Naples CERT

Naples Island residents watch as a CERT member extinguishes a fire during the community’s first drill last October.

John Angelo had a grandiose idea: Convince 500 of his fellow Naples Islands residents to help create an emergency response proposal.

Not a neighborhood watch program, but a response initiative — created from scratch with the help of the city and the Long Beach Fire Department — to aid residents should a disaster strike.

Last year, his idea became a reality as 500 people agreed that a plan was needed. Angelo then coordinated eight volunteer/resident activation sessions and pioneered a block captain training session. Additionally, almost $20,000 in cash and in-kind sponsorship for training and equipment was raised. And last month, a 16-page emergency response book was published that was hand-delivered to every resident on the island.

“It (500) was a stretch goal,” Angelo said, “but we did it. So now on the island, we have 3,600 residents, but (of the 500 volunteers) fewer than 50 who have been Community Emergency Response Team (CERT) trained. That means our ratio of residents to CERT-trained people is about 70 to 1.”

Angelo said he isn’t satisfied. He wants 500 more people to be a part of the plan by summer and 50 more block captains.

“We are very proud of the progress we have made and would love to inspire other communities to follow suit,” he said. “We have many insights to share from our 12 months of pioneering. Other communities need not reinvent the wheel.”

Following the success of its first emergency response drill last October, the Naples CERT group is planning a second drill on Saturday, Feb. 8.

According to Angelo, the second drill will involve three blocks as opposed to an island-wide experience. Residents will rotate through a series of scenarios including addressing a gas leak after an earthquake, water pipe breaks and search and rescue basics as well as pet care for pets separated from their owners and medical emergencies when 911 cannot respond.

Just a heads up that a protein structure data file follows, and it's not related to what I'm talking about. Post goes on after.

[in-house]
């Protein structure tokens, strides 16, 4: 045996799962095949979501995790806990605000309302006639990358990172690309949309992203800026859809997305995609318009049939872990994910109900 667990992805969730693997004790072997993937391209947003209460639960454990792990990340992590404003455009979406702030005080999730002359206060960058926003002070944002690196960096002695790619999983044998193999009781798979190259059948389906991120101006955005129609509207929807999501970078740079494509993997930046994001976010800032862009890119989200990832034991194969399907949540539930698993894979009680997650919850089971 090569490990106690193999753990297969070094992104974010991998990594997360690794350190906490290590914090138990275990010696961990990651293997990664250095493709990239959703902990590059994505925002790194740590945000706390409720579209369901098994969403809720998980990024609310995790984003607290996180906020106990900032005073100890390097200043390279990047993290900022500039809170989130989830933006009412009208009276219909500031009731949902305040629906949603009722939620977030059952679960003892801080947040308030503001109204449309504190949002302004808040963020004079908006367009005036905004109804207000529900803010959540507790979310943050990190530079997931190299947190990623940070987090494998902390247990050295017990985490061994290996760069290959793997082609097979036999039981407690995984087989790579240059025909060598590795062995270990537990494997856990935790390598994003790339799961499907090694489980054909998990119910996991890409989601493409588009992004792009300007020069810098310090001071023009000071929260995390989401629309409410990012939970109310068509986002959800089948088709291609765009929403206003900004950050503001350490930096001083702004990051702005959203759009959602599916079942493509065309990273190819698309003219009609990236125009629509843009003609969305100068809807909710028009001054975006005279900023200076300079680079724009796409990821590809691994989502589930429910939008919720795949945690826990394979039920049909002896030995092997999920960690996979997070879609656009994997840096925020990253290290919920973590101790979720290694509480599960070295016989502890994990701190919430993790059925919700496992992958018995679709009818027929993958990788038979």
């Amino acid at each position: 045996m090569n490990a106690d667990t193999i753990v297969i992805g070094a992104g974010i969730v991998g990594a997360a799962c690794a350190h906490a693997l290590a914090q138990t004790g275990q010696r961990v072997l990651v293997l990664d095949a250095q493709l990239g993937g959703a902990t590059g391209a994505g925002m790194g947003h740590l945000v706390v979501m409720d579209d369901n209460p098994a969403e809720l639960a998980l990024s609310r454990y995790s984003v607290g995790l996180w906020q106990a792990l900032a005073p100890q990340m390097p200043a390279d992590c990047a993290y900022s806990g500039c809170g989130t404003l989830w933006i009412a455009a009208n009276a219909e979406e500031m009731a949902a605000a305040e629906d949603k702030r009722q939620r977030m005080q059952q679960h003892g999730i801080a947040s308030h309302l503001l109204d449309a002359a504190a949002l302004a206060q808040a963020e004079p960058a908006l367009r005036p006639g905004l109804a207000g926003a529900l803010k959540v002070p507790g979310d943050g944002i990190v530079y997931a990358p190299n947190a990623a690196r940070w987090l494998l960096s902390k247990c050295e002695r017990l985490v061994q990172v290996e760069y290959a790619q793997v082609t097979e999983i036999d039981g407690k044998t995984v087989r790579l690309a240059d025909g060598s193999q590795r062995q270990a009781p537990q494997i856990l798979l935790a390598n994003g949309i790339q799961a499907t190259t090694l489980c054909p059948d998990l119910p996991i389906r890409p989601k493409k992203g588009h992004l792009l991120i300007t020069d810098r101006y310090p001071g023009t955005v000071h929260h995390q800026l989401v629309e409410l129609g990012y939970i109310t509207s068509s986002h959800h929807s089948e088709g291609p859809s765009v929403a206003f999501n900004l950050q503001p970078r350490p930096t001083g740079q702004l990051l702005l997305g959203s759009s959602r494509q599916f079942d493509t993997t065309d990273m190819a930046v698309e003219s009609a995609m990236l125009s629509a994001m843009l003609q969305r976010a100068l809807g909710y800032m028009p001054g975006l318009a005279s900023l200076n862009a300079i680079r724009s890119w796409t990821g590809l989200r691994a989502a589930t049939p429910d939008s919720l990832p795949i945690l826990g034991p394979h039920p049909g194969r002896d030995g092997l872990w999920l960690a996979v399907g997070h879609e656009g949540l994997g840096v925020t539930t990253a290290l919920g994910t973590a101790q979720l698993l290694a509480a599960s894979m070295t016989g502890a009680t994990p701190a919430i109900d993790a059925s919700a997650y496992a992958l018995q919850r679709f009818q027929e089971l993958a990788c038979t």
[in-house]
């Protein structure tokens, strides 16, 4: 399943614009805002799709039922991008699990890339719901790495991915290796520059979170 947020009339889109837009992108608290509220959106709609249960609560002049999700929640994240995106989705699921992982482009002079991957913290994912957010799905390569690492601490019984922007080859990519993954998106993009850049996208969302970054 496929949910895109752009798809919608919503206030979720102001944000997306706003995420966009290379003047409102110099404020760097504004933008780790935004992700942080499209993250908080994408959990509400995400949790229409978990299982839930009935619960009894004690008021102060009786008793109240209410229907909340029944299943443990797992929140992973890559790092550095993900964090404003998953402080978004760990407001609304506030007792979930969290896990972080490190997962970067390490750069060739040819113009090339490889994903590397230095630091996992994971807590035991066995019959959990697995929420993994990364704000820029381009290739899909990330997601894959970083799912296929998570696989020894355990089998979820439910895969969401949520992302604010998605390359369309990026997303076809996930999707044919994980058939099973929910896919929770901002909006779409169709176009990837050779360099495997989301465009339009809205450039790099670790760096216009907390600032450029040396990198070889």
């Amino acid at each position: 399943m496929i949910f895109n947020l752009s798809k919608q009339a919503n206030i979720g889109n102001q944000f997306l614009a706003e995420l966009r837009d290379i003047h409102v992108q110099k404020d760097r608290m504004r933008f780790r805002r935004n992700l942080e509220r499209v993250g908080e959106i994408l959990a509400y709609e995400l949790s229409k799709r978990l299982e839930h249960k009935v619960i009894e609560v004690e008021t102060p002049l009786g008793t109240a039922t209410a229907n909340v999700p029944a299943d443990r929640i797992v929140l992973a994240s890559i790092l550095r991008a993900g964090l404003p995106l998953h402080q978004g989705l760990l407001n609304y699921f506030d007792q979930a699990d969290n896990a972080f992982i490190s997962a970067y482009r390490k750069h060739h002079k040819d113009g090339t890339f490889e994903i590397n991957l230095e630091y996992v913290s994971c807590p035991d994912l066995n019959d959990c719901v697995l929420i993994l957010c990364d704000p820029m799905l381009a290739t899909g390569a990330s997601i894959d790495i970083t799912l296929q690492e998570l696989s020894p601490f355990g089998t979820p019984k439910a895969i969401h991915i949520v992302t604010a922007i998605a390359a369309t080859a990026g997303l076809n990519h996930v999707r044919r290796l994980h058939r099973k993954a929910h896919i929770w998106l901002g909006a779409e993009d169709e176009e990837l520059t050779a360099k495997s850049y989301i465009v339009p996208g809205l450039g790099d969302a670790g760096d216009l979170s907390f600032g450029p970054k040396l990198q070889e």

“The first one went off amazingly,” he said. “This second one will be a bit larger. The fun part about this is bringing general residents into the experience, those not trained, and see how they react and to see if we can lead them.”

Last July, when the Grunion introduced Angelo, he said he moved to Naples Islands from Columbus, Ohio, and that he had never felt an earthquake.

He still hasn’t.

Angelo admitted he didn’t feel a thing, even though there was a 6.4 magnitude earthquake on July 4 near Ridgecrest and a magnitude 7.1 earthquake on July 5 in the same area.

“The same day the article came out (July 4), we had the pre-shock and I was playing tennis," he said. “The next day was considered the real quake and I didn’t feel a thing. I was talking on the phone and when I came inside I saw the lights in our kitchen were swinging.”

Angelo confessed that the earthquakes were a great learning experience for his family, too. The first quake left his daughter standing in the living room crying, but after Angelo and his partner discussed with his daughter what to do if another quake strikes, he found his daughter and their two dogs tucked under the dining room table the next day.

“We need to be talking to our children and planning and training on what to do,” he said. “People should know that there is a plan. We want 500 more people to sign on and say, ‘yes, I will be an informed resident or serve on the committee.’ I would love for it (the plan) to have more life than just for this island.”

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